The DDD Do-Over

It was our first multi-year project as a young consulting company, and while we all had experience building projects using DDD, it was our first major effort as a team. It was also our client's first DDD project, as well as their first Agile project. With all of these firsts, we were determined to do things by the book. We debated endlessly the different ways of implementing the DDD patterns, consulted the experts, and even became experts in our own right.

We shipped, and our clients were happy, but we were not entirely pleased with the results. It wasn't until years later we understood what we had created - a Monolith!

A few years later, we got the opportunity to embark on a new multi-year effort in a nearly identical domain with nearly identical constraints. In this talk, we'll explore where we went wrong in the first project and how we righted our wrongs in the second, using concepts and techniques from both DDD and microservices, to a solution that we could finally say we were completely happy with.

Compositional UIs - the Microservices Last Mile

A key tenet of microservice architecture is autonomy. This is all well and good when the business users dutifully follow Conway's law and rarely if ever use multiple applications from multiple services. But it can get worse, much worse, where we have a single application needing to expose information and capabilities through a single, consistent window. But those that do not learn history are doomed to repeat it, and we certainly do not want to repeat the same mistakes that felled SOA.

In this session, we'll look at the common reasons why we need to build composite applications, and some of the ways we can avoid doing so. As we continue, we'll look at integration patterns from a number of tiers, from the database up to the UI, examining patterns, techniques, and frameworks that close the last mile of microservices to build a maintainable, autotonomy-embracing compositional UI.

Fixing Distributed Systems Fail

It seemed like an easy feature to implement, a checkout page to place an order. But this payment gateway has a simple API, so we added that. And this email service provider makes it possible to send an email with one line of code! Finally we can notify downstream systems via a message queue. The code looks simple, 6 little lines of distributed systems code.

But those lines hid a dark secret that we only found after launching. Customers complained they didn't get their email. The back end system wasn't getting updated from our messages. And by far the worst of all, customers complained they saw an error page but still got charged!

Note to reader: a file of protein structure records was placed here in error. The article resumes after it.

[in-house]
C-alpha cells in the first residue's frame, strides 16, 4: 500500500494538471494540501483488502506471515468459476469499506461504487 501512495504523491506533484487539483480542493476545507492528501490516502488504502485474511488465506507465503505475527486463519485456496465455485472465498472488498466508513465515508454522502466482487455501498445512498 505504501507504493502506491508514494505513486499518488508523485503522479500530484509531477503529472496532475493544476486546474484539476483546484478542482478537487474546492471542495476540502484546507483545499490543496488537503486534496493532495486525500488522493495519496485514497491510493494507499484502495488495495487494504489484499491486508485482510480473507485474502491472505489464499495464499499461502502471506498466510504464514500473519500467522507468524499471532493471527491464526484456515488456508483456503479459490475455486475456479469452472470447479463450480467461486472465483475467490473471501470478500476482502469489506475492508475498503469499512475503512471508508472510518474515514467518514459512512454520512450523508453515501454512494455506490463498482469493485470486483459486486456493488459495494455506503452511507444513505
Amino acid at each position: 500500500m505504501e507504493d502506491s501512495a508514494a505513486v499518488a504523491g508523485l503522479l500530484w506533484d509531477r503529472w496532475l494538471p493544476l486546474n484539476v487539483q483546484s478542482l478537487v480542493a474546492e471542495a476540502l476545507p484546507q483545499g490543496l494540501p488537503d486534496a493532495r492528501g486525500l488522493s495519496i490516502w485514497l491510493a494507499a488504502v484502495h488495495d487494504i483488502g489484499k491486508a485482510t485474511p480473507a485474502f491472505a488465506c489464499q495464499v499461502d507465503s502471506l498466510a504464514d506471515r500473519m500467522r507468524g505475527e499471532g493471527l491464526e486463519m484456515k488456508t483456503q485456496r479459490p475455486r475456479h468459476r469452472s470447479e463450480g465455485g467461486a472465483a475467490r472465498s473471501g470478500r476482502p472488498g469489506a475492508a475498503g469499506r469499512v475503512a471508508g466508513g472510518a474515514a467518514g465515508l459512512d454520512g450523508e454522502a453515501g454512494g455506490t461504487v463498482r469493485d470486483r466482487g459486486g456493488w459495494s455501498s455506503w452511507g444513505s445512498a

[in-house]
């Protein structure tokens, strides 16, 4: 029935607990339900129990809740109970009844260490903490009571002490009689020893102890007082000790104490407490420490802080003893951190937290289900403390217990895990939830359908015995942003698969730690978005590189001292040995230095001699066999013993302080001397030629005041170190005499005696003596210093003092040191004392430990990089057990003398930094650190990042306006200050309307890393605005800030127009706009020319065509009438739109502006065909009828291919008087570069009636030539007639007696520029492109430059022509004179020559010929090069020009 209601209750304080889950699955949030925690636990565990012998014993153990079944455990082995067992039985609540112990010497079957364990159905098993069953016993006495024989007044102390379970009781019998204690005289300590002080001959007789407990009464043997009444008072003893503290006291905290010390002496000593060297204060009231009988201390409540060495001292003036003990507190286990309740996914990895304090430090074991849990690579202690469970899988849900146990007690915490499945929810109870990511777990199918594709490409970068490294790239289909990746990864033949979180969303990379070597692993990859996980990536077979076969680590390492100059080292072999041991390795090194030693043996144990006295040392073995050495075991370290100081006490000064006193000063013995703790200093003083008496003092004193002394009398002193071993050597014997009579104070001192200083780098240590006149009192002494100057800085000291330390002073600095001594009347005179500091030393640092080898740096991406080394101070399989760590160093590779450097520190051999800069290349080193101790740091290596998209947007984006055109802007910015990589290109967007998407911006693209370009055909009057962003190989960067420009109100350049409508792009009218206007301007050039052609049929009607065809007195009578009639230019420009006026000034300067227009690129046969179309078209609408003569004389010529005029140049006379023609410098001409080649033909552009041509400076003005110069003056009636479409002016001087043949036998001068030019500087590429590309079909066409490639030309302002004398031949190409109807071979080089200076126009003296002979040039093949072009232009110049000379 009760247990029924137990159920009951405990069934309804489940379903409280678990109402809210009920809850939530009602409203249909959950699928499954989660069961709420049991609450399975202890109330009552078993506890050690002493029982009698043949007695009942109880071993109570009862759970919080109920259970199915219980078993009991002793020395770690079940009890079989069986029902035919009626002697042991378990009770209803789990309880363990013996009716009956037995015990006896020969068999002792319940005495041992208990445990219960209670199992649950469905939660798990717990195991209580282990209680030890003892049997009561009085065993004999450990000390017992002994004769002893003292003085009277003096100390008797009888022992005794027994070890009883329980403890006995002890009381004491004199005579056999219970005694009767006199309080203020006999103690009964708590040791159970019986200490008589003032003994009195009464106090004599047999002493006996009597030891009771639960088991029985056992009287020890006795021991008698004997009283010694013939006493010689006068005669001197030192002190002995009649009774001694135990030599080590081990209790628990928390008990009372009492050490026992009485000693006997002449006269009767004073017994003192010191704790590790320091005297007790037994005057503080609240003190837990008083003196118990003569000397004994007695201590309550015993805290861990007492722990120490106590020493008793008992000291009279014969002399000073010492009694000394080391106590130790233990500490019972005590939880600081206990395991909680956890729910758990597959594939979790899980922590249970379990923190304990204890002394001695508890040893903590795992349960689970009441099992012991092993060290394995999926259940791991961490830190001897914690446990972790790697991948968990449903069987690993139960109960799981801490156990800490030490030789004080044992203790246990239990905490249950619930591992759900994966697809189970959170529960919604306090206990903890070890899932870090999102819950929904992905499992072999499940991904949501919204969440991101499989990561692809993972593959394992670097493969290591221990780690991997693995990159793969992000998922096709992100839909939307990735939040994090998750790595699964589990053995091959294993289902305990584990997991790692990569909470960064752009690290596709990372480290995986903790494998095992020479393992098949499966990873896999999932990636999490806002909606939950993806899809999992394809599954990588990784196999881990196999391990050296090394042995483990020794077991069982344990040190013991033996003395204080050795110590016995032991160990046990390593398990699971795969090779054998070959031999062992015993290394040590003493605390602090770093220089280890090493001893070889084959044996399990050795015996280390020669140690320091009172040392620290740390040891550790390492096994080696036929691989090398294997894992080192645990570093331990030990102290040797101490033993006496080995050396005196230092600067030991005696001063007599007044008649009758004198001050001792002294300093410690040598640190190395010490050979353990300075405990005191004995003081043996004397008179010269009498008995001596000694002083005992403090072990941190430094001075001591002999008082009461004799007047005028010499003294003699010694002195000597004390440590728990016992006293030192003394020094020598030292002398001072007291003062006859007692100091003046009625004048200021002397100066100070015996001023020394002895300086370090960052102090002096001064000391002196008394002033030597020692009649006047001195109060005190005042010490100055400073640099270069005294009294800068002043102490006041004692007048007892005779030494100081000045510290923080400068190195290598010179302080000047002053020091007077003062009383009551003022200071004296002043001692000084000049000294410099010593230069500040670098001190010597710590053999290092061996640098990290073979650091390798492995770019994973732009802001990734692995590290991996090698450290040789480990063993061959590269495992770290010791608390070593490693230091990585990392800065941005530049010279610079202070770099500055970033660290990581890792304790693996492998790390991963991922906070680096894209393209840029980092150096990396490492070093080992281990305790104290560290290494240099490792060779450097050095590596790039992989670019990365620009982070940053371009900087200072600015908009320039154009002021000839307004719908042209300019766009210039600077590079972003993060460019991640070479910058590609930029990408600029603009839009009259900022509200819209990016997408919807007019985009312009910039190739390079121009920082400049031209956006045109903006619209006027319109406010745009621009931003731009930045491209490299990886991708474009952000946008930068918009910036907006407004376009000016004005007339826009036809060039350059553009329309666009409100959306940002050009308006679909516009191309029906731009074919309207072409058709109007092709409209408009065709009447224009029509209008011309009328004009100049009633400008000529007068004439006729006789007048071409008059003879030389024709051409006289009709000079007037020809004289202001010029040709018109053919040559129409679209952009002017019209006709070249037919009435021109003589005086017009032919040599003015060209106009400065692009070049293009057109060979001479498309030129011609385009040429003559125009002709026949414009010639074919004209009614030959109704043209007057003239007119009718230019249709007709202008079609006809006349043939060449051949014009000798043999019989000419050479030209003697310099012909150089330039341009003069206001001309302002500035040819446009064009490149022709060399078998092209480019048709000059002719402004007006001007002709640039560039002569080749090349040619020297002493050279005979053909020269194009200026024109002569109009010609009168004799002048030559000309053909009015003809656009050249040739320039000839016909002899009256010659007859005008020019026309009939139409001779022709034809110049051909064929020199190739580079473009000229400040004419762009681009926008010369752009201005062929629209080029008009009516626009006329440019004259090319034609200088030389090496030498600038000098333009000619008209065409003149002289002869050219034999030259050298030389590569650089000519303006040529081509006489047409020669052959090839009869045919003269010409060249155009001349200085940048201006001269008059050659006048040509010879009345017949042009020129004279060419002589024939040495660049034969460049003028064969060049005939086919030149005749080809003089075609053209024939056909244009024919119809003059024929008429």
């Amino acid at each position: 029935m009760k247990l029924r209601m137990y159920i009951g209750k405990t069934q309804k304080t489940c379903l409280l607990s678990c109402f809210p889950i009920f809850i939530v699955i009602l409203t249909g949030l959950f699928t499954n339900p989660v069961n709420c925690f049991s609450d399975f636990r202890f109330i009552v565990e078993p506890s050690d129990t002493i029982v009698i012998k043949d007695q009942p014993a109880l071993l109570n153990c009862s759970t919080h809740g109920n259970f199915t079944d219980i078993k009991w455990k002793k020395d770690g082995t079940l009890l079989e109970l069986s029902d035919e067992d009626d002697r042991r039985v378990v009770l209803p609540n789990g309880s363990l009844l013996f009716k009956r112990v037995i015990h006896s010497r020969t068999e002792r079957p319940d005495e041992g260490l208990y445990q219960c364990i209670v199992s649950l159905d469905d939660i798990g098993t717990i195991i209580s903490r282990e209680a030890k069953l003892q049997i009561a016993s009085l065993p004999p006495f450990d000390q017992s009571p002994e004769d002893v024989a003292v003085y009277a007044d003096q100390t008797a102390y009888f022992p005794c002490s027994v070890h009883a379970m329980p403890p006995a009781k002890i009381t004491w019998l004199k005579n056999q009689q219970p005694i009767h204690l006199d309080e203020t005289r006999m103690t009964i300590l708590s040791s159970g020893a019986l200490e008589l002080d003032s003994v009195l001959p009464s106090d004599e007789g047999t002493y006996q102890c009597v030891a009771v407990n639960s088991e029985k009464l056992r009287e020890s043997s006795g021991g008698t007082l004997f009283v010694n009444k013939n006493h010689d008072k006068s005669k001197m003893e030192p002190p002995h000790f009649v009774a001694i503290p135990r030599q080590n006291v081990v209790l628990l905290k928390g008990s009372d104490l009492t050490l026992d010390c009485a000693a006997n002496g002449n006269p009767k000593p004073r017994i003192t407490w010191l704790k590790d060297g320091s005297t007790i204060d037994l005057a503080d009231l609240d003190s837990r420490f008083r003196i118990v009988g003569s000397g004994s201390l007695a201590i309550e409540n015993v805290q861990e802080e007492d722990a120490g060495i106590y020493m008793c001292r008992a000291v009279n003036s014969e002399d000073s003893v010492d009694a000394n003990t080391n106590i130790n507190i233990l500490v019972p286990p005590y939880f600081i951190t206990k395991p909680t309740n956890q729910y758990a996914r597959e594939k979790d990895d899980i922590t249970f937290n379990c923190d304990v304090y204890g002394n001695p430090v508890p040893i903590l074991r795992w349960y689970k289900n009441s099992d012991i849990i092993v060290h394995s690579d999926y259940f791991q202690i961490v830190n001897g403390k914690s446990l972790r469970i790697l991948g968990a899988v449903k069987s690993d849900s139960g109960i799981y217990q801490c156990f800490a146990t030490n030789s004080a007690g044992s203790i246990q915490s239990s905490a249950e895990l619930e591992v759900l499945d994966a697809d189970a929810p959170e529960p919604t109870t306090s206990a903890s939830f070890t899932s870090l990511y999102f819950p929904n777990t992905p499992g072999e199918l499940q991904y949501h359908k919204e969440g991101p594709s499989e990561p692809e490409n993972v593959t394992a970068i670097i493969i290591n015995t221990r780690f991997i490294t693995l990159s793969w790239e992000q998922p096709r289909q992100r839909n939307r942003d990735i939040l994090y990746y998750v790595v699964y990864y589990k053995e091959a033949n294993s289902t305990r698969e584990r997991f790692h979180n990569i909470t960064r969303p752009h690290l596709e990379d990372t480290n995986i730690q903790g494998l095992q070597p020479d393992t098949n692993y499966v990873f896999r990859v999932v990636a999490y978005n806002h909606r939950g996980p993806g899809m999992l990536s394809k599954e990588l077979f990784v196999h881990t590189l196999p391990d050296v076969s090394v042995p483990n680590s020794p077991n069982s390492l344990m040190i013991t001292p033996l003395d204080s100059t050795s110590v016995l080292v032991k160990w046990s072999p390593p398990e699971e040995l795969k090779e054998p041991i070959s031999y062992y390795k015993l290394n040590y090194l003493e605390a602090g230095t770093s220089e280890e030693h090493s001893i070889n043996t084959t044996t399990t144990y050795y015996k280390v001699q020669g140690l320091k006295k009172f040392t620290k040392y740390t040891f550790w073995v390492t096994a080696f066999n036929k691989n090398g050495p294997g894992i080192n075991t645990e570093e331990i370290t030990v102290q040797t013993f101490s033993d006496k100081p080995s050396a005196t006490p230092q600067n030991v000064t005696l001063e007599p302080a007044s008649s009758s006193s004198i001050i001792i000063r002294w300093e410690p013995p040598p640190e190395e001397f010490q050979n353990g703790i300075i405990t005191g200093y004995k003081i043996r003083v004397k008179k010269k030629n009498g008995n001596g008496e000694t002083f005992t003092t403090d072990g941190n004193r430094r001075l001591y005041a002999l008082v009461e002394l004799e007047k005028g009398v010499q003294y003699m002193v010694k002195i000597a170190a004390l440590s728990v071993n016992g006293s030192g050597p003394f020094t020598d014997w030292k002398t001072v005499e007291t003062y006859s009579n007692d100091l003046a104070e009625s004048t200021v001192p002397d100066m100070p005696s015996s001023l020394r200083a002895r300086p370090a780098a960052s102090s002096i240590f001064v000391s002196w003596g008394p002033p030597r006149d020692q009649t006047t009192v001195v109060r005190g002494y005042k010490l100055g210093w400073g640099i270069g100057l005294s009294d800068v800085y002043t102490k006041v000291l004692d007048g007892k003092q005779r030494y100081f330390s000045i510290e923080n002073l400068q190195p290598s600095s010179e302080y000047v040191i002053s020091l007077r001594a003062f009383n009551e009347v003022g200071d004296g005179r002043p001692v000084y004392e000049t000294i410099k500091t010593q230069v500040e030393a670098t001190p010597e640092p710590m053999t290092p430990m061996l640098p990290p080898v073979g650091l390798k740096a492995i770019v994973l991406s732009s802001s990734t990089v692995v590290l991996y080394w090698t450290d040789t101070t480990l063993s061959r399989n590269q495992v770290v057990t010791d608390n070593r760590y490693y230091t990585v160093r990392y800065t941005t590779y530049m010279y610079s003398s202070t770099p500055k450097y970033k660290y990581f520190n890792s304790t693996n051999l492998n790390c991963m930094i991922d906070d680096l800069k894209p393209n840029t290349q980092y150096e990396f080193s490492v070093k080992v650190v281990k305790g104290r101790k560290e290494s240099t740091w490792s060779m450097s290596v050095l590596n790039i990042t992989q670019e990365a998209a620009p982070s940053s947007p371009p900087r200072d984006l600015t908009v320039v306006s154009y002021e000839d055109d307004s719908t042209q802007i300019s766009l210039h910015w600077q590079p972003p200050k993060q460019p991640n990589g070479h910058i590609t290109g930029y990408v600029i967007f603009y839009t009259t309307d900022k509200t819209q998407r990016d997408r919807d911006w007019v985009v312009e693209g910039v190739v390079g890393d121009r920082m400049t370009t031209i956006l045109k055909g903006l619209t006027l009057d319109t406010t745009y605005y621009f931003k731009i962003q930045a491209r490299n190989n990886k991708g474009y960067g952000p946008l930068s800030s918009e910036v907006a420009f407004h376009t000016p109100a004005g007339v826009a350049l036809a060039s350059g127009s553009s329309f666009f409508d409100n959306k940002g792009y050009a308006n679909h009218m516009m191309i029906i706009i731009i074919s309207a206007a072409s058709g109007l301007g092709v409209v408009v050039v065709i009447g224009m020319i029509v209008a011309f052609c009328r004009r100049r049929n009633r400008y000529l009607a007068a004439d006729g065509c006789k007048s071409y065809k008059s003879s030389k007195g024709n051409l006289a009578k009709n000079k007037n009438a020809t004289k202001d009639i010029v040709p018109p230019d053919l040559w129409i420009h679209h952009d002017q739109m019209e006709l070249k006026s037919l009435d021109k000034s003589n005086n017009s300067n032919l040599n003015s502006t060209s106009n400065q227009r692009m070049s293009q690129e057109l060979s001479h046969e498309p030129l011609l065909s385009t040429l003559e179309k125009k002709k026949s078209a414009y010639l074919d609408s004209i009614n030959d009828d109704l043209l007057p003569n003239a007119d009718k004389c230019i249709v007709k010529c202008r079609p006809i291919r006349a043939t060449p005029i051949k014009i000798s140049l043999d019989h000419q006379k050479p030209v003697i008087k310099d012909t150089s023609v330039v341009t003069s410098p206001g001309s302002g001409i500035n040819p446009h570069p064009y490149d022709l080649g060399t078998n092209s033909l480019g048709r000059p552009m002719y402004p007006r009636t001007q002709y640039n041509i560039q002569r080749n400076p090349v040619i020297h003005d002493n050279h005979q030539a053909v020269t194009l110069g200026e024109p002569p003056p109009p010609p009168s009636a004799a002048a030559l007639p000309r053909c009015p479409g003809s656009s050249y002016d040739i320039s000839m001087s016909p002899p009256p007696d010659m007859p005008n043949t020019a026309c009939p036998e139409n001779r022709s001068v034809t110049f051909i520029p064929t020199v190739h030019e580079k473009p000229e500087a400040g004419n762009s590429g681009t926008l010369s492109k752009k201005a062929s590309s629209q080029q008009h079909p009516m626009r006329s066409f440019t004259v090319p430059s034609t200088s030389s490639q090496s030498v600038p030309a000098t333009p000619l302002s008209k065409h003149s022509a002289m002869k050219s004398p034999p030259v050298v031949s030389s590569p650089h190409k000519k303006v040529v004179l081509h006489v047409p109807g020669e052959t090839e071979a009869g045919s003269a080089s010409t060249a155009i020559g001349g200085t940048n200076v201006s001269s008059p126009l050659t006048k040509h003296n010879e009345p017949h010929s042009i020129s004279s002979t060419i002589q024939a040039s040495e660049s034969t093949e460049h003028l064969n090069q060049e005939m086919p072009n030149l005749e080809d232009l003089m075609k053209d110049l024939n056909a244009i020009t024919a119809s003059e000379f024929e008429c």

Clearly it wasn't as easy as calling a few APIs and shipping, we actually need to worry about those other systems. In this session, we'll look at taking our 6 lines of distributed systems fail, examining the inevitable failures that arise, and possible mitigating scenarios. We'll also look at the coupling our code contains, and the ways we can address it. Finally, we'll refactor towards a truly resilient checkout process that embraces, instead of ignoring, the fallacies of distributed computing.

Effective Microservice Communication and Conversation Patterns

Orchestration or choreography? Sagas or process manager? REST, RPC, or events? Are we just making this all up as we go along?

Microservices introduce major complexities the moment we move away from a single service and process to multiple ones. Immediately, the problem hits: services have to communicate. The architect mandates REST. But nothing works in production. Then come events. But nothing is ever completed. So now what?

Let’s look at the problem holistically: We want to uphold the fundamental autonomy of any microservice-based architecture while designing a communication strategy that enables services to achieve their purpose in the world.

That’s where patterns come in. In this talk, we’ll look at some basic communication patterns, see where we might run into problems and how advanced conversational patterns can help. We’ll walk you through some real-world scenarios to demonstrate how complex coordination and conversation patterns can get services communicating effectively while retaining our all-important autonomy and loose coupling.

Messaging with Metaphors

So you've decided to try messaging. You've built distributed systems before - everyone's called a web service, right? You've looked at RabbitMQ, Azure Service Bus or Amazon SQS.

But where do these technologies fit in? How will working with asynchronous, durable messages change the way you build applications? And most importantly, what about the UI?

Luckily for us, messaging is a problem already solved centuries ago. It's just up to us as developers to use real-world metaphors to guide the building of our systems. In this session, we'll look at telephones, postcards, magazines and more to see how messaging patterns perfected with human interaction can be leveraged in messaging systems.

We'll also look at complex processes and how organizations large and small can collaborate on complex tasks, and how we can model them in our systems.. Finally, we'll see where messaging sits in the overall space of distributed systems, where it fits and where it doesn't, just like we as humans have evolved our communication over the millennia.

Domain-Driven Refactoring

Books, workshops, storming and more, all build up an idealized domain model. All describe great techniques for domain-driven greenfield applications. But what about the code we have? How can we take what's already built, and move it towards a better, more cohesive design?